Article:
Film Review: The Tale
A claustrophobic tale about the abuse and victimhood
We tell stories in order to live and to survive. It’s a part of our daily routine, almost an unconscious habit. Whether we try to tell the truth or to cover up a lie, much of it is rooted in communication in order to connect with one another. What connects or makes us empathize with these tales are the experiences that we share in some way. They often become too personal to differentiate from the individual who’s narrating it.
Some of them will still skim the surface, without getting to the actual depth of it. The narrator from ‘The Tale’ had been doing the same for most of her life while trying to deceive herself from her own actuality. But the way she realizes the truth rather accepts it for what it is, will certainly send shivers through your bones; without knowing the exact feeling of being in that situation.
Jennifer Fox achieves the same feat while narrating her own life through this film. The filmmaker, who has an extensive career in documentary-making, begins the narrative with her character visiting a place in the same pursuit. While documenting the reality of rape victims from the rural parts of Asia, she finds herself enveloped in their pathos. Yet, there is a tangible detachment she seems to present or reflect on the outside world; almost like an objective point-of-view of looking into their truth and trying to present it. And that doesn’t seem to affect her daily routine either. She acts unhinged.
While the narrative proceeds in the film, her mother is shown to have found out some letters from her childhood. At the time, Jen was a shy, introverted girl who was trying to find an identity or at least an affirmation of her existence. While her busy father and disinterested mother doesn’t seem to have time to look at her, she finds Mrs. G, her instructor, whose companionship gives her that affection. She used to learn to ride horses from her where she gets smitten even with the tiniest possible things that Mrs. G did. At her farm, Jen meets another instructor, Bill, who's her running instructor.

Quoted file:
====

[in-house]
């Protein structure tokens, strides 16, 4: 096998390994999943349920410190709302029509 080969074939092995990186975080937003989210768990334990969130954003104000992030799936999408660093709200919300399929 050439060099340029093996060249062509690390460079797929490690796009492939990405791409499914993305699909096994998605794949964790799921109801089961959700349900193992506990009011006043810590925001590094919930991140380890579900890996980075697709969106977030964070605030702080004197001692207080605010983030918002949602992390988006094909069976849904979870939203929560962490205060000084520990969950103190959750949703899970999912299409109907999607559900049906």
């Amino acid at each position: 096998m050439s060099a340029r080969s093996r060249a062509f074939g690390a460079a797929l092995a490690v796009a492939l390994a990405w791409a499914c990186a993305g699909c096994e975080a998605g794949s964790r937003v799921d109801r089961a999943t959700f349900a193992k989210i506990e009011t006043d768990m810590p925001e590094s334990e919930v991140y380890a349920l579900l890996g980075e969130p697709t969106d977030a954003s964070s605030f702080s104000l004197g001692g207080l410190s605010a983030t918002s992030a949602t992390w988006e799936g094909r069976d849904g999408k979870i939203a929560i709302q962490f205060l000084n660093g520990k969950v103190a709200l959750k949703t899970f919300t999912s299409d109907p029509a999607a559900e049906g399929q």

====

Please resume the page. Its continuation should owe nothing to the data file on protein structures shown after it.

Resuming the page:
Just like Mrs. G, the charm that Bill, accompanied by a sense of belonging they both gave to her, she started feeling freer in a sense. Freedom, that her parents hardly ever gave her for her to gain confidence. And Jen, or the narrator-director herself in this case, always tried to see the positive impact both of the instructors had on her. Even while she often acted like an adult, she was pretty naïve to understand the implications or even what most of those emotions meant. While both of these older people, influencers in her case, were persuading her into the rabbit hole; she was used for their own comfort and satisfaction. And she always took as an act of love. That stinging notion while dissecting her own story leads her to seek the truth that she hasn’t had come to terms with.
The hard-hitting drama, coming from her own life, has all the reasons to numb you without losing the sensitivity of the subject. The narrative style is purposefully used in order to showcase the way that the younger-her perceived the reality or the individuals around her. Whether it’s the questions that the adult-her would ask constantly bugging about her childhood or the way the younger-her saw the persuasion as the simple acts of humanity, the film implies techniques that can clearly describe the haunting reality.
Laura Dern is absolutely remarkable in her role where every part of her physicality speaks for all nausea surrounding her character. Not just her, but even Elizabeth Debicky was brilliant, whose performance has all the required nuances to create an alluring aura around Mrs. G. It’s exceptional how she can find the magnetism of her character while never losing the evil intentions lying just beneath.
I can go on and on about its use of music or the clever editing that seamlessly transitions from the tonal shifts of the script. And none of that would be able to describe how essential this film is, in order to have a voice of survivors out in the loud to better understand the evil acts which are normalized beyond extent. Thanks to Jennifer Fox whose efforts don’t seem to lose in translation and ends up making not just an important, but a meticulously-crafted film.